"Steven's story is so inspiring in part because he is approaching his own cancer as a scientific problem, and he is actively seeking the data he needs to solve that problem," says Tyler Jacks, director of the Koch Institute and the David H. Koch Professor in MIT's Department of Biology. "After hearing his story, I think all of us were motivated to get back into the lab."
"Steven's insatiable curiosity is what science is all about," adds Nancy Hopkins, a professor emerita of biology, and member of the Koch Institute, who attended both talks. "He addresses even his own cancer as if it were the latest fascinating experiment and as an opportunity to advance knowledge and help others."
Advocating for opening health data
Given his up-close-and-personal experience with his health, Keating says he is now a strong believer in open sourcing and allowing patients to have easy access to their own health data. He says he was fortunate that his doctors were willing to share his data, but he did notice many small barriers along the way.
"My doctors are incredible for sharing my data and encouraging me to learn more from it," Keating says. "However, the process raised some questions for me, as I received my data on 30 CDs, without easy tools to understand, learn, or share, and there was no genetic data included. Why CDs? Why limited access for patients to their own data? Can we have a simple, standardized share button at the hospital? Where is the Google Maps, Facebook, or Dropbox for health? It needs to be simple, understandable, and easy, as small barriers add up quickly."
Keating says this cause has personal importance because having access to his health data not only led him to discover his tumor in the first place, but it also helped find the doctors and medical care he needed.
"Imagine having your whole medical record that you could not only share with doctors and scientists but also with friends and family, too," he says. "Patients could get second opinions very easily, and doctors can follow what leaders in the field are doing."
He says there are also huge mutual benefits when patients decide to share their health data with researchers, because it provides them with an actual case to study. The same is true when data is shared within patient communities, as those with precisely similar conditions are able to connect with one another.
Critics of open-source health data largely point to privacy considerations. This is especially true with regard to patients' genetic data, which inherently reveals information about their family members. Many also worry about patients making medical decisions based on their own interpretation, against the advice of doctors. Furthermore, people say doctors might second-guess every one of their decisions to the point where the standard of care would decrease.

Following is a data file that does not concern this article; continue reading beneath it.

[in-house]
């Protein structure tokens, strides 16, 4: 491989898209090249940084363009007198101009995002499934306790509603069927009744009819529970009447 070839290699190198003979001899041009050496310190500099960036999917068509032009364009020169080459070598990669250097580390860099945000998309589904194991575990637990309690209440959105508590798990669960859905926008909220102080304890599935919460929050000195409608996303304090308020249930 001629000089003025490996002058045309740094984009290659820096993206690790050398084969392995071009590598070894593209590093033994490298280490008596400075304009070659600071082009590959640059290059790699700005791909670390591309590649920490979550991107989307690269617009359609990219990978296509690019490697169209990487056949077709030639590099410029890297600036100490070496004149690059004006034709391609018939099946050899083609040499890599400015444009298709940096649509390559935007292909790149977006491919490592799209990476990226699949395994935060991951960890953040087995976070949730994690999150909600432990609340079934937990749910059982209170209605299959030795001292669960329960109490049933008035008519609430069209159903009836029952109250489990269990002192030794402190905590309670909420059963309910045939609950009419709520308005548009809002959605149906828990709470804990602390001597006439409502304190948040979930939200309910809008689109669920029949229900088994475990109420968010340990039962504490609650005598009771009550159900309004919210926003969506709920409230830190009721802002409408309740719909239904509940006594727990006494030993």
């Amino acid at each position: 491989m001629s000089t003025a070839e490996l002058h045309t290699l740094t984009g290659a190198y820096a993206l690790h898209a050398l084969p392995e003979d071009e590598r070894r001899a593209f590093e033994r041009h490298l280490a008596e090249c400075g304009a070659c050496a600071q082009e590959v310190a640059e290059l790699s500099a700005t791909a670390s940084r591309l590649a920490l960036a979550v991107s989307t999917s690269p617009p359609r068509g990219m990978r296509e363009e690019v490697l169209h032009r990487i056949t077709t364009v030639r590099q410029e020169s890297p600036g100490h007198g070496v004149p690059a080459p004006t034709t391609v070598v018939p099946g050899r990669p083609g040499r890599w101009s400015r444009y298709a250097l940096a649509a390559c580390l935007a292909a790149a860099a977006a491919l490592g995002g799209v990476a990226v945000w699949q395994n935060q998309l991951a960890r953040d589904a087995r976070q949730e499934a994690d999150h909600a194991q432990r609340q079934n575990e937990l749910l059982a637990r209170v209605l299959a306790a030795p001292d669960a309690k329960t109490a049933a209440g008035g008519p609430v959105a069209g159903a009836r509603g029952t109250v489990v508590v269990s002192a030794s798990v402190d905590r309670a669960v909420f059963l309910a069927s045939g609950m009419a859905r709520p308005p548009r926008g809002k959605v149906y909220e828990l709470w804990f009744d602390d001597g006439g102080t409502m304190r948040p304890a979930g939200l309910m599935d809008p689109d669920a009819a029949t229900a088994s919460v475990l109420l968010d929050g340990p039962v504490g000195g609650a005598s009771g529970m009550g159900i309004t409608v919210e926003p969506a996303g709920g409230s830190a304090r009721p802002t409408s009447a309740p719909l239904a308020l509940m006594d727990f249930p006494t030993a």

While Keating recognizes and respects these concerns, he says that the landscape of health care is changing -- mentioning the rise of wearable technologies that collect personal health data, such as smart watches, as an example.
"I'm a strong believer in privacy, but if a patient wants to share, they should be able to," he says. "Your personal being is your personal property, and you should have the right to share that data if you want to."
This is an area where Keating is leading by example. He has open-sourced his health data on his personal website, where his MRI scans and tumor model are available for download, and he has been meeting with government and hospital officials and leaders in the open-source health data field. He also has been exploring how links can be made between hospitals and open patient data repositories, such as Sage Bionetworks, the Personal Genome Project, Cancer Commons, and Patients Like Me.
As a result of his advocacy for open-health data, the White House invited Keating to President Barack Obama's unveiling of the Precision Medicine Initiative in January. Obama's proposal calls for increased federal investment in patient-powered research that accounts for individual differences in genes, environments, and lifestyles. One of the initiative's primary objectives is accelerating design and testing of tailored cancer treatments through the National Cancer Institute.
Having completed proton therapy at MGH with radiation oncologist Helen Shih, Keating is now undergoing chemotherapy at BWH. All the while, his spirits remain high.
In an email he sent his friends and family before his surgery, Keating described life as a "wild ride." However, as wild as it can be, he says that being an MIT student armed with data and a sense of curiosity can make all the difference.
"The benefit of MIT is that we can know it's a ride, but it's a scary ride unless you have information to make it a curious problem," he says. "And if it's a curious problem, it becomes an exciting ride."
Materials provided by Koch Institute for Integrative Cancer Research at MIT. Note: Content may be edited for style and length.